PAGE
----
Roundup: April 12 2023




Roundup Synopsis

The Los Angeles Westerners gave a warm Southern California welcome to author and 4th-generation Arizonian Tom Zoellner dur­ing our April Roundup. Zoellner discussed the history of Arizona and his travels within it, which is the topic of his recently-published memoir, From Rim to River.
This book is Zoellner’s personal love let­ter to his home state of Arizona, with which he has a complicated relationship. The mem­oir revolves around his 2019 790-mile journey along the Arizona Trail traversing the entire north-south length of the state of Arizona from the Utah state line near Red Rock Country to the Mexican border. As Zoellner traveled down this historically scenic route he was inspired to compose essays for his memoir on Arizona copper mining, border crossing paths, dirty politics, Apache culture, drinking water, local cuisine, violence, and the Grand Canyon.
The origin of Arizona’s name is disput­ed, but Zoeller believes it likely means “the Good Oak Tree” in Basque, the language spoken by its first European settlers from Spain’s Pyrenean frontier. Arizona history has highs and lows, which were metaphori­cally tied to the geographic landscape trav­eled by Zoellner north-to-south down the Arizona Trail. The highest point in Arizona is a domant volcano named Humphreys Peak, and its lowest point, at only 72 feet above sea level, is a sad, dried-up portion of the Colorado River near the Mexican Border. Nearby is a historic border crossing named Camino Del Diablo, Spanish for “the Devil’s Road,” which was originally used by Spanish friars in the 18th century. Today this dirt road is used as a border crossing. Border pa­trol agents drag tires behind their vehicles to regularly smooth this road, so that crossing migrants leave more obvious footprints that can be tracked.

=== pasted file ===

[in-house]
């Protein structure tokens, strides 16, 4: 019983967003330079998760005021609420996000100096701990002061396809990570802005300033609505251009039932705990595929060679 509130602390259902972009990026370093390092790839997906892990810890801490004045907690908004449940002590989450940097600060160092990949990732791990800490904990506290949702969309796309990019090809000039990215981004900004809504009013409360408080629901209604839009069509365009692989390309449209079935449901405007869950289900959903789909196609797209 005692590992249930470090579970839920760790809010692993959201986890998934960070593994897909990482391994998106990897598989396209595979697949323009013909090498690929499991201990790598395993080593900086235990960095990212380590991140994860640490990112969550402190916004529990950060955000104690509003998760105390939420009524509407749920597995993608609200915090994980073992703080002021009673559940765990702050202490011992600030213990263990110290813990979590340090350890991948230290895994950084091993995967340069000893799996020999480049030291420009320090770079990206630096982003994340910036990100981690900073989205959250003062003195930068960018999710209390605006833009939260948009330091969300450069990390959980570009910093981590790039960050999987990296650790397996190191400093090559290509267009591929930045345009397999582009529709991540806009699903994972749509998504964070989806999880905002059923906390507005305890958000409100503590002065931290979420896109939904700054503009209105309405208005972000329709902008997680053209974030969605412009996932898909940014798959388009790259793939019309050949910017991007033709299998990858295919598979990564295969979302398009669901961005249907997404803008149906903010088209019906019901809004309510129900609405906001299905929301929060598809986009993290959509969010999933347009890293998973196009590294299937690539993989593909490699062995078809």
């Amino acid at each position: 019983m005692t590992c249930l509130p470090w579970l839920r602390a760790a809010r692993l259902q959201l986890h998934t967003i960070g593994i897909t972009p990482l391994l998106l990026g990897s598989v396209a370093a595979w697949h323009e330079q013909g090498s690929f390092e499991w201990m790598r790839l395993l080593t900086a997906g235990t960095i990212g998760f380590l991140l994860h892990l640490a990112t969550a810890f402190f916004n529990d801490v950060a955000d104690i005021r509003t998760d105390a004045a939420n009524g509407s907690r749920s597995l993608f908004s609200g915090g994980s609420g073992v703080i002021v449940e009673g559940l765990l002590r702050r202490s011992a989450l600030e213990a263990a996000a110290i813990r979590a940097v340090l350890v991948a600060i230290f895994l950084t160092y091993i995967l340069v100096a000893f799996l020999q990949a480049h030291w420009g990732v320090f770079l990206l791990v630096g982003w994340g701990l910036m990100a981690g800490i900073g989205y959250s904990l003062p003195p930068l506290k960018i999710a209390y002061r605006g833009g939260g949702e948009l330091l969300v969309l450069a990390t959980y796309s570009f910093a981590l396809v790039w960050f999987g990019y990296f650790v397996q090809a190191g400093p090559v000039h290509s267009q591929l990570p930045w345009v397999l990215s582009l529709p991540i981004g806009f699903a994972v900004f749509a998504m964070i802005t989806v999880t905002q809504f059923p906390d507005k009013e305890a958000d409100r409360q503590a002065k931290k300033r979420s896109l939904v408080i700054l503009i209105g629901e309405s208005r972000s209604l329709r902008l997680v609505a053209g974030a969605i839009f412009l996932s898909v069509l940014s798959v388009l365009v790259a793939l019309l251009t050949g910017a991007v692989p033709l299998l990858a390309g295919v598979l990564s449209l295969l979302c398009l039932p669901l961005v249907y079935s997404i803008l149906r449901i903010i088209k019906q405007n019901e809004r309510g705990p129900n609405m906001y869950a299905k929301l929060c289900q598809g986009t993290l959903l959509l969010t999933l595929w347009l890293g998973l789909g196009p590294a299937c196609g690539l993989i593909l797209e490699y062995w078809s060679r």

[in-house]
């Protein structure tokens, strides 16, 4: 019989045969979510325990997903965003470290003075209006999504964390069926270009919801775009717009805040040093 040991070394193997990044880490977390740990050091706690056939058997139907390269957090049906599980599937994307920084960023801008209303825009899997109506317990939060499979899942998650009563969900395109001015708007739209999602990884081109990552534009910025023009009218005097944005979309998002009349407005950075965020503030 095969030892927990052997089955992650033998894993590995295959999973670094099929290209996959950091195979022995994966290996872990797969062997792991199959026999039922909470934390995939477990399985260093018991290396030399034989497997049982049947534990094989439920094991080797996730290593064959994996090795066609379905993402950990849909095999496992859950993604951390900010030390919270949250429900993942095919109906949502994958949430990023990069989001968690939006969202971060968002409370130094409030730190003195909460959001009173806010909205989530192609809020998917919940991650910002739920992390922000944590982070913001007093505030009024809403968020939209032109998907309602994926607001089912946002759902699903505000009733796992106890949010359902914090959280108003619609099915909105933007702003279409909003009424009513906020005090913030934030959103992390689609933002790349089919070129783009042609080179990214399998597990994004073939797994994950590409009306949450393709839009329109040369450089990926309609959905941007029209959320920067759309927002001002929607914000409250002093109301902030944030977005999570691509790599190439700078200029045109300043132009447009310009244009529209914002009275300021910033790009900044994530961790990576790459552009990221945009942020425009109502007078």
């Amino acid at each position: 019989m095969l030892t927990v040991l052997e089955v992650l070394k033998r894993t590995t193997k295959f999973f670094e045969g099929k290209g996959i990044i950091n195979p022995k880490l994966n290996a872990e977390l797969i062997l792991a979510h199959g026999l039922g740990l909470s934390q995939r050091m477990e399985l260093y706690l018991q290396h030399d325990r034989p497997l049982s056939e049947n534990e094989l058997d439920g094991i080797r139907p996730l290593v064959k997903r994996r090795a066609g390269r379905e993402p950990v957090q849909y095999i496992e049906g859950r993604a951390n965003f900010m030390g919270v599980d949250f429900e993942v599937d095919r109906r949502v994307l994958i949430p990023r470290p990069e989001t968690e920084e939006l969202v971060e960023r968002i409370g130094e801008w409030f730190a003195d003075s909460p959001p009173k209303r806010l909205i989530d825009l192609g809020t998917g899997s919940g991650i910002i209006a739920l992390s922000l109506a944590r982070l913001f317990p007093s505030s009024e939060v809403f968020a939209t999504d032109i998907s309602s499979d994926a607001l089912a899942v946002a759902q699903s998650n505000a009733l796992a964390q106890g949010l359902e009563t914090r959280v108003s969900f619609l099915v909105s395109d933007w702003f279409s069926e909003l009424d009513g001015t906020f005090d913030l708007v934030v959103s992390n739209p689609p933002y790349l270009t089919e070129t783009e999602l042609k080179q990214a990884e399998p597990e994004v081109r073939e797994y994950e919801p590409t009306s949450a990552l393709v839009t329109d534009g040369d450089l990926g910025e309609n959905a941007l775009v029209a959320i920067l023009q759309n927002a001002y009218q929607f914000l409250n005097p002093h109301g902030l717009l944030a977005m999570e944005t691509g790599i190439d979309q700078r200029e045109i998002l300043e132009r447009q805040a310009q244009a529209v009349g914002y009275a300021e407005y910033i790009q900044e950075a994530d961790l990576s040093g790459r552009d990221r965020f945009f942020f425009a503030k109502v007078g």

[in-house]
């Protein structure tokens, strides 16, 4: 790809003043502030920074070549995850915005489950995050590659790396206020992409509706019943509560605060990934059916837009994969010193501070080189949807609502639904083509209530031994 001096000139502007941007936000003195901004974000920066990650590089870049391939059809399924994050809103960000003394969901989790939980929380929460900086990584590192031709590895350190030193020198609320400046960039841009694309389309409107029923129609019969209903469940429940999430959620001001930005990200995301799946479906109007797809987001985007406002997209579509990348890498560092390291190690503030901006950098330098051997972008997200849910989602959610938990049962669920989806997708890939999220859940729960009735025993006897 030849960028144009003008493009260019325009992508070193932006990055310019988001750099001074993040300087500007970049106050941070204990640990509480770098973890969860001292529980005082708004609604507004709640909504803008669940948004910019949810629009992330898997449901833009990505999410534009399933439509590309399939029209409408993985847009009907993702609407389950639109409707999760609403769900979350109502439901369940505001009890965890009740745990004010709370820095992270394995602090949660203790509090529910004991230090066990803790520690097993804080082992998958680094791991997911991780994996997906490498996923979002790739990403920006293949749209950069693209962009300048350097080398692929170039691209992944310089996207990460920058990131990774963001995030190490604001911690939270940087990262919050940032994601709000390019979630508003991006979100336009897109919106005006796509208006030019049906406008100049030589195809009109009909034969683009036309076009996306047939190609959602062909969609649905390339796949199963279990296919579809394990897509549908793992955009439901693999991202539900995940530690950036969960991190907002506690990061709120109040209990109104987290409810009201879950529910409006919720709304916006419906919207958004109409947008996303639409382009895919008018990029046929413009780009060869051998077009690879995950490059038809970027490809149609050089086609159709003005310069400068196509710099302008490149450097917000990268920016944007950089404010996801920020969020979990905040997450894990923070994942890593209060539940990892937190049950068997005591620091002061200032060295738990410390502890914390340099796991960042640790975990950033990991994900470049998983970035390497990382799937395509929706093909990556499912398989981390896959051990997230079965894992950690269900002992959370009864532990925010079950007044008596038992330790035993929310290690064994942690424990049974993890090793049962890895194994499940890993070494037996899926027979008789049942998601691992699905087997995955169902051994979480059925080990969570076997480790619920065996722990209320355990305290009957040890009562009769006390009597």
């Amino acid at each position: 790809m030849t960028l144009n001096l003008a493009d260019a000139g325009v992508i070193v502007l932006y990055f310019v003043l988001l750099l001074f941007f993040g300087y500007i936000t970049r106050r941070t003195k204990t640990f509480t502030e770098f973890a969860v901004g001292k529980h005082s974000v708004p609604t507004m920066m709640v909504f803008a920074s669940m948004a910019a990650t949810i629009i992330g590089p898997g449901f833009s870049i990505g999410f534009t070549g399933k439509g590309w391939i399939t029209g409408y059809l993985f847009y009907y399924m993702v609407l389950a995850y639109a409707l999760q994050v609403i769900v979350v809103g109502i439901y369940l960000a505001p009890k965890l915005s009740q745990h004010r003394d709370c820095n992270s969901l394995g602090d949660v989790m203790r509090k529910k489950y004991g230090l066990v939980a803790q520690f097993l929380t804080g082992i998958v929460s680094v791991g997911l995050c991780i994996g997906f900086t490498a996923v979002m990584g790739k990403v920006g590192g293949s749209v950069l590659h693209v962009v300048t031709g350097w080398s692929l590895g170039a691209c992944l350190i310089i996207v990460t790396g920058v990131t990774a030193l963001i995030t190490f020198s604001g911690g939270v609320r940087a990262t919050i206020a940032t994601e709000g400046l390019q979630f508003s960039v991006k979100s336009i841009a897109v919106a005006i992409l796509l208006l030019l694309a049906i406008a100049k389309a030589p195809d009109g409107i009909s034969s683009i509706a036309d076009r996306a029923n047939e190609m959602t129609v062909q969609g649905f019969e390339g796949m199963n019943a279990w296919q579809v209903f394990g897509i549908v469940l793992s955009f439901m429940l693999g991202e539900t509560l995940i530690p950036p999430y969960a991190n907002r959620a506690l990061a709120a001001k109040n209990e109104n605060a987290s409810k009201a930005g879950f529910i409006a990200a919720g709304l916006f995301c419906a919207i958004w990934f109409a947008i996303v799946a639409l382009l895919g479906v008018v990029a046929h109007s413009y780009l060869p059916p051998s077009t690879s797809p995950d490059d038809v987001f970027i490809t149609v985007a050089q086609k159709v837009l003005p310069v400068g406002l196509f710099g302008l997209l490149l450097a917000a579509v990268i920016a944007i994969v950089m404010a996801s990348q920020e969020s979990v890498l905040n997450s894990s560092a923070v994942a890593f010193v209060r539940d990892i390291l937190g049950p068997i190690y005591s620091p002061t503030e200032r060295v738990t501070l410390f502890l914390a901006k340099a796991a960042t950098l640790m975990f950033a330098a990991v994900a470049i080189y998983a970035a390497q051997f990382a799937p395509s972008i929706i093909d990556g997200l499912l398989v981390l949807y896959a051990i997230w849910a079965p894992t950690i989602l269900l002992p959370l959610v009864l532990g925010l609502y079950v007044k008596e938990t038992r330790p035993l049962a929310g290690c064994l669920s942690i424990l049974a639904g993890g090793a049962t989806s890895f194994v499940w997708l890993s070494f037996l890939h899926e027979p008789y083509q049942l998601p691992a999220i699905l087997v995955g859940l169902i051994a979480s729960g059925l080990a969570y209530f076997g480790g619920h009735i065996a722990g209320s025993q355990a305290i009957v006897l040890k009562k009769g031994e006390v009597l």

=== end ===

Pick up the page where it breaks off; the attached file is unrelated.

As Zoellner reached the end of the Arizona Trail, he discussed the state’s pres­ent controversies and contradictions. One is the epidemic of sprawling master-planned communities growing throughout Arizona like mushrooms. These are decorated by faux-Tuscan aqueducts and water-guzzling palm trees. While ugly and wasteful of land and water, these suburbs nevertheless pro­vide affordable housing for working-class families. While he was on the subject of wa­ter Zoellner mentioned the La Paz County aquifer theft which resembled the plot of the classic movie Chinatown (1974) dramatizing Los Angeles’ alleged pillaging of the Owens Valley’s water resources. Outside of wa­ter, the most important natural resource in Arizona is copper, which is mined through­out the state, and also lies in the lands of the Apache tribe in a place called Oak Flat. Yet despite producing two-thirds of the copper in the nation, Arizona’s state capitol building inexplicably bought the copper for its dome from Pennsylvania. It is these foibles that make Arizona so perplexing and endearing.
Many thanks to Tom Zoellner for his en­tertaining and fascinating talk, and please give his memoir From Rim to River a well de­served read.
— Darran Davis


Photos from the Roundup